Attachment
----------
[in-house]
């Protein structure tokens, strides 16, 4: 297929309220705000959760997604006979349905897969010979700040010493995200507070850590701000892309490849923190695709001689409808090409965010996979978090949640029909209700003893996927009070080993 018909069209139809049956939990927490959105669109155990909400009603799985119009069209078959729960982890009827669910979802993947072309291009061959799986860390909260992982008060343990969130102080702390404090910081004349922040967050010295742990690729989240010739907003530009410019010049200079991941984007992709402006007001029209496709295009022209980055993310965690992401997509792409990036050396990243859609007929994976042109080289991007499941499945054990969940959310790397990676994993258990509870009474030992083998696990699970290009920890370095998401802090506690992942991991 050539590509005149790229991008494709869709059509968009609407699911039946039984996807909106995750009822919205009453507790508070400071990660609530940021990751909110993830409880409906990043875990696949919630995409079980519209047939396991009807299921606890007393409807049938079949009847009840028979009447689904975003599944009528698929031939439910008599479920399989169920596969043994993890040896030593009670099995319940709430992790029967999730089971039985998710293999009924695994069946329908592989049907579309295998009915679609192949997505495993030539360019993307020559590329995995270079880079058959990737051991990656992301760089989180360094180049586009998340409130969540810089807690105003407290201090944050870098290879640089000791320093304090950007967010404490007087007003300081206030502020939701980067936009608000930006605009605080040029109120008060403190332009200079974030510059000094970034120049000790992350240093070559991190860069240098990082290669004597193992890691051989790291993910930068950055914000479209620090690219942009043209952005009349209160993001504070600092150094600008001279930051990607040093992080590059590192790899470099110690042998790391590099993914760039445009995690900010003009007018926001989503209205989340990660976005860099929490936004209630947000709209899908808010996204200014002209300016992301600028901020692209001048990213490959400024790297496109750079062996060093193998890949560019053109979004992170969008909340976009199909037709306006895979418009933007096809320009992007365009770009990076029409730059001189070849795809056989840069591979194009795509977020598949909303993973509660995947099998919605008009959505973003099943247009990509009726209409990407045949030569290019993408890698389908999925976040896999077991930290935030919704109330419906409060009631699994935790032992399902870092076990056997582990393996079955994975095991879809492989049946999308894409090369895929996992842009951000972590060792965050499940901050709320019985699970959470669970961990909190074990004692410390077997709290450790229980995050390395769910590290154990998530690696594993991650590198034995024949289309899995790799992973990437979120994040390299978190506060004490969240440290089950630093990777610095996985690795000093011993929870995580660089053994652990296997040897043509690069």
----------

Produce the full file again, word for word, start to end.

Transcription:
[in-house]
């Protein structure tokens, strides 16, 4: 297929309220705000959760997604006979349905897969010979700040010493995200507070850590701000892309490849923190695709001689409808090409965010996979978090949640029909209700003893996927009070080993 018909069209139809049956939990927490959105669109155990909400009603799985119009069209078959729960982890009827669910979802993947072309291009061959799986860390909260992982008060343990969130102080702390404090910081004349922040967050010295742990690729989240010739907003530009410019010049200079991941984007992709402006007001029209496709295009022209980055993310965690992401997509792409990036050396990243859609007929994976042109080289991007499941499945054990969940959310790397990676994993258990509870009474030992083998696990699970290009920890370095998401802090506690992942991991 050539590509005149790229991008494709869709059509968009609407699911039946039984996807909106995750009822919205009453507790508070400071990660609530940021990751909110993830409880409906990043875990696949919630995409079980519209047939396991009807299921606890007393409807049938079949009847009840028979009447689904975003599944009528698929031939439910008599479920399989169920596969043994993890040896030593009670099995319940709430992790029967999730089971039985998710293999009924695994069946329908592989049907579309295998009915679609192949997505495993030539360019993307020559590329995995270079880079058959990737051991990656992301760089989180360094180049586009998340409130969540810089807690105003407290201090944050870098290879640089000791320093304090950007967010404490007087007003300081206030502020939701980067936009608000930006605009605080040029109120008060403190332009200079974030510059000094970034120049000790992350240093070559991190860069240098990082290669004597193992890691051989790291993910930068950055914000479209620090690219942009043209952005009349209160993001504070600092150094600008001279930051990607040093992080590059590192790899470099110690042998790391590099993914760039445009995690900010003009007018926001989503209205989340990660976005860099929490936004209630947000709209899908808010996204200014002209300016992301600028901020692209001048990213490959400024790297496109750079062996060093193998890949560019053109979004992170969008909340976009199909037709306006895979418009933007096809320009992007365009770009990076029409730059001189070849795809056989840069591979194009795509977020598949909303993973509660995947099998919605008009959505973003099943247009990509009726209409990407045949030569290019993408890698389908999925976040896999077991930290935030919704109330419906409060009631699994935790032992399902870092076990056997582990393996079955994975095991879809492989049946999308894409090369895929996992842009951000972590060792965050499940901050709320019985699970959470669970961990909190074990004692410390077997709290450790229980995050390395769910590290154990998530690696594993991650590198034995024949289309899995790799992973990437979120994040390299978190506060004490969240440290089950630093990777610095996985690795000093011993929870995580660089053994652990296997040897043509690069």